DVD Review: Kill Zombie! (aka Zombibi)

Posted on August 31, 2012 by Keri No Comments

Review by Keri O’Shea

What is it with the whole zombie clown thing? Rare is it that in a film which contains zombies, you don’t get a zombie clown – and yet, like nuns, you just don’t get that many of them about. Seriously, I cannot remember the last time I even saw a clown, yet there’s always one in any given city centre during any given zombie apocalypse. But, it seems like Bozo the Undead has become a zombie movie trope, which is okay, and when you see one, you can get a fair idea that the filmmaker in question knows and enjoys their genre. This is true of Kill Zombie!, a movie which definitely knows what it is and where it stands in a now very busy genre – not just a zombie movie, but a zomcom.

We meet Aziz (Yahya Gaier) after a testing twenty-four hours. Aziz had a job where he had to wear a suit, and he worked in a generic Amsterdam office role which had little to recommend it. When he was asked out by the lovely Tess, his day perked up, sure, but then this was counterbalanced by getting fired, thanks to all the phonecalls he kept getting at work from his party animal brother Mo (Mimoun Ouled Radi). Oh well, if you can’t beat ’em, join ’em – so Aziz left the office and headed over to join his brother at a pool party. Shame a fight soon broke out and got the brothers, plus the people they were scrapping with, locked up.

And then a Russian space station fell on the city. This brings us up to speed with Aziz’s current situation.

As we all know, outside of children’s films at least, it’s so rare that we can rightly say it’s impossible that anything falls out of space and makes things on Earth any nicer. In this case, at least the event causes the cell doors to open, and our unlikely group can try to figure out what to do, now that the entire place is filled with walking dead.

In his recent review of Brit zomcom Cockneys vs Zombies, our very own Tristan said, ‘the major problem with a film like Cockneys vs Zombies, or indeed any other British horror comedy, is Shaun of the Dead – a film so perfectly pitched and massively popular that anything else is going to look rather lacking in comparison.’ I’d agree with that, and be inclined to extend what he’s said to outside the UK: the success of Shaun of the Dead has spawned a whole generation of these types of movies worldwide. I won’t say that SOTD was the first funny zombie movie of course, but in recent years it’s been the best, and so in allowing a lot of zomcoms to be made, it’s still in there as the gold standard. For filmmakers following in its wake, this makes things a bit tricky, but perhaps the safest approach has been to make peace with the basic SOTD formula and allow your own film to just throw a few extras in there for good measure. It worked really well for Juan of the Dead and it seems to be what directorial team Martijn Smits and Erwin Ven Den Eshof have gone for here. You’ll recognise a few of the same motifs: the male leads, one daft, one serious, for instance; you’ll also recognise a few of the gags. Where Kill Zombie! goes off on its own is really in the level of blood and guts slapstick it employs.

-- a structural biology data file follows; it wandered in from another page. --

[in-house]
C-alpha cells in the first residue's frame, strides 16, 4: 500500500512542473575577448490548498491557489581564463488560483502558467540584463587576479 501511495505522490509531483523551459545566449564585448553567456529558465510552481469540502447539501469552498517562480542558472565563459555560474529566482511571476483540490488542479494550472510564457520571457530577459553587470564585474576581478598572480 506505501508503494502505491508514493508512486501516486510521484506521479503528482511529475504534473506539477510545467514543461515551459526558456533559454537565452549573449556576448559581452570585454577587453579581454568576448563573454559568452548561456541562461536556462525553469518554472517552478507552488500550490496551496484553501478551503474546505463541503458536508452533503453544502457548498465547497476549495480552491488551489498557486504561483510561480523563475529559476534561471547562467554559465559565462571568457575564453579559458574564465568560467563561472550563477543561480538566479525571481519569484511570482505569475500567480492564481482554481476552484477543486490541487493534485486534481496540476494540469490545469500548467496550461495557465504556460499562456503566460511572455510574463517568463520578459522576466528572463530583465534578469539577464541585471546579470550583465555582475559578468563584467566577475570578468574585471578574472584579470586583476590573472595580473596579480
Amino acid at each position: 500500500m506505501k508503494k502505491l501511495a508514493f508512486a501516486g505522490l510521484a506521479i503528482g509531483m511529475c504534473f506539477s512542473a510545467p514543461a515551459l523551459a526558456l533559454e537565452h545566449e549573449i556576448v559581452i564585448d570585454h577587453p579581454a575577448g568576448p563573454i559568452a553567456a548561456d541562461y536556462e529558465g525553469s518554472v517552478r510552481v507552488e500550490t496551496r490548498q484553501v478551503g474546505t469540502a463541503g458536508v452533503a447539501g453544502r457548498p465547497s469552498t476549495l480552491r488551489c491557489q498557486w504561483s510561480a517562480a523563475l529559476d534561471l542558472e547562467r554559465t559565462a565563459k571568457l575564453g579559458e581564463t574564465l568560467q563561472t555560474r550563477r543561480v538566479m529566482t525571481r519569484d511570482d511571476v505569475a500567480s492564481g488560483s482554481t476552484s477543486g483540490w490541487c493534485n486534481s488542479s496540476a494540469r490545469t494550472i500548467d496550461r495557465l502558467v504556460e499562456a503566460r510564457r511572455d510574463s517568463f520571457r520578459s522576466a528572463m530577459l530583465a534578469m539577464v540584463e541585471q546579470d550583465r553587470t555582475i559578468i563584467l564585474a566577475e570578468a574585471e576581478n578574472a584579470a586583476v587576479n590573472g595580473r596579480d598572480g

And there is lots of daft physical humour and slapstick here; okay, it’s not groundbreaking, but it’s pretty universal, and when combined with novel dispatch methods for zombies, there’s plenty of fun to be had. Take a group of people all occasionally pratfalling and then pitch their ineptitude against the walking dead and, voilà! You never knew a man holding a wooden stool could make you laugh. And, to be fair, there were a few moments here when I did, as the kids say, LOL. Kill Zombie! has some well-pitched comedy moments, and the actors are more than capable of being funny. Still, in its mission to be over-the-top, a few of the scenes tested my patience; I hope I’m not spoilering it for anyone when I say there’s a bit which plays out like a game of Street Fighter and that was a bit too wry for me.

Still, what’s important is that Kill Zombie! doesn’t slack off. Just because it isn’t a landmark movie, which it knows, it doesn’t just go through the motions. It takes some of the tropes, like the panicked TV news bulletin, and plays with them; we might be fairly placed to predict what’ll be said, but how it’s said is still funny (“I thought that was the weather girl walking in…but that doesn’t sound like her…”) It also goes the extra mile in terms of splatter (even though some of it is rather sloppy CGI) and it throws in some inventive kills, making the most of a fairly extensive cast of extras. Its lead characters are likeable, and the relationship between the two brothers manages to be sweet and believable (and, although the artwork on my press release is only at the ‘to be confirmed’ phase at the moment, both brothers should definitely be on the cover, in my humble opinion, rather than giving centre-stage to ass-kicking cop Gigi Ravelli, as lovely as she is.)

But, I find myself going back to that film again, because how much you’ll get out of this movie depends very much on how your tolerance for the modern zomcom is bearing up these days. Personally I thought Kill Zombie! was decent. It was lively rather than lazy, moved along at a good pace, and didn’t just go through the motions. It won’t change your life, sure, but it’s still worthwhile. If you still have time for this sort of thing, of course…

Kill Zombie! will be released by Kaleidoscope Home Entertainment on 17th September.

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